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    ABSTRACT: Objective: Despite social environmental factors such as deprivation, urbanicity, migration and adversity being established risk factors for psychotic disorders, there is a paucity of knowledge on the influence of social environ-mental risk factors in the UHR population. Firstly, we aimed to investigate the association between social depri-vation and risk of transition and secondly, we aimed to investigate the association between migration status and the risk of transition. Method: UHR individuals at the Personal Assessment and Crisis Evaluation (PACE) service in Melbourne were in-cluded. Social deprivation as assessed according to postal code area of residence was obtained from census data and Cox regression analysis was used to calculate hazard ratios. Results: A total of 219 UHR individuals were included and over the median follow-up time of 4.8 years, 32 indi-viduals (14.6%) were known to have transitioned to a psychotic disorder. 8.8% of UHR individuals were first gen-eration migrants and 41.9% were second generation migrants. The level of social deprivation was not associated with the risk of transition (p = 0.83). Similarly, first or second generation migrants did not have an increased risk of transition to psychosis (p = 0.84). Conclusions: Despite being established risk factors for psychotic disorders, social deprivation and migrant status have not been found to increase the risk of transition in a UHR population.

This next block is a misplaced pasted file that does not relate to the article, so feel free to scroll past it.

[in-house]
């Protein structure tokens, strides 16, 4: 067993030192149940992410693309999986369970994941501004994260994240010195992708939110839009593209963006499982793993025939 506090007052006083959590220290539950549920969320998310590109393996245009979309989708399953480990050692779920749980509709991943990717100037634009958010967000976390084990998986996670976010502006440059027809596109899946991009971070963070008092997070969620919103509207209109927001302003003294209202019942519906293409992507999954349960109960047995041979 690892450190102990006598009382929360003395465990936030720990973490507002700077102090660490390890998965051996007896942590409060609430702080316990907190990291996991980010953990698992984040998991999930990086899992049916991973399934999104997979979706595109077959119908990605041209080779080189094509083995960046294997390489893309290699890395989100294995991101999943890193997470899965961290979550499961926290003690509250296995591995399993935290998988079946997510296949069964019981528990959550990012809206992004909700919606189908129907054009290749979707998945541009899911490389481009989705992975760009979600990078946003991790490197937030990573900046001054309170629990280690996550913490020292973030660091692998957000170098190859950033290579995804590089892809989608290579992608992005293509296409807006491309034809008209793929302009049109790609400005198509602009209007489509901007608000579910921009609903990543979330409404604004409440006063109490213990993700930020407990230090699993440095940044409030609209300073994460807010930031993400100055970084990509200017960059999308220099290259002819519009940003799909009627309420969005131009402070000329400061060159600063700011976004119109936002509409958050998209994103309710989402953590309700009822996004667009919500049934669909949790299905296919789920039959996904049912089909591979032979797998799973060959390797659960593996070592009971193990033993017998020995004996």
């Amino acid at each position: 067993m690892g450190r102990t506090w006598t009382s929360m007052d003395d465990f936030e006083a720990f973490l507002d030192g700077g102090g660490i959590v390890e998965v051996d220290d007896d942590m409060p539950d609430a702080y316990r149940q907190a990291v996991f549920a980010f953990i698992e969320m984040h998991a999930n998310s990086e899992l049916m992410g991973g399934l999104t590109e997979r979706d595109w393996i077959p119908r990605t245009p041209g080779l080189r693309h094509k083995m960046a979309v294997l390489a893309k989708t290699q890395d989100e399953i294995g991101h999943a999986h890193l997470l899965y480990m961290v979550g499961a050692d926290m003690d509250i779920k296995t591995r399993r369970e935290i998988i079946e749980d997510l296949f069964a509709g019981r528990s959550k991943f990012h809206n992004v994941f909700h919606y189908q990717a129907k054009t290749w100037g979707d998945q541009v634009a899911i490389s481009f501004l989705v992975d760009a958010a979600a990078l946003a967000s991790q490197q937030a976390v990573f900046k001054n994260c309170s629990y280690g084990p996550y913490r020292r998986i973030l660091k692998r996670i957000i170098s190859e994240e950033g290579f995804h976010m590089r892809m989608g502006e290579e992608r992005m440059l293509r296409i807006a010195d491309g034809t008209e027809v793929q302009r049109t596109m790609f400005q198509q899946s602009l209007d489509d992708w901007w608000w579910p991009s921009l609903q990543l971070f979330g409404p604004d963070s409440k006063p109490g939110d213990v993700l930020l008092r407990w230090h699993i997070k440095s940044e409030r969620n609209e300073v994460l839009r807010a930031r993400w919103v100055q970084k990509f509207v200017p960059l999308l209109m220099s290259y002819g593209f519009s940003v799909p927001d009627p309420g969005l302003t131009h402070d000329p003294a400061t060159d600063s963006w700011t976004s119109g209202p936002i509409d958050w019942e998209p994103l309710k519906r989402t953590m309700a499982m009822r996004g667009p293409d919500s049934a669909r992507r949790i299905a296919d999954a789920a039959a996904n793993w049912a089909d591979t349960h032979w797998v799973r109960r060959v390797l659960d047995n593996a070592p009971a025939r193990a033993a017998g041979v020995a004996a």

Schizophrenia Research 11/2014; 161(2-3). DOI:10.1016/j.schres.2014.10.050 · 4.43 Impact Factor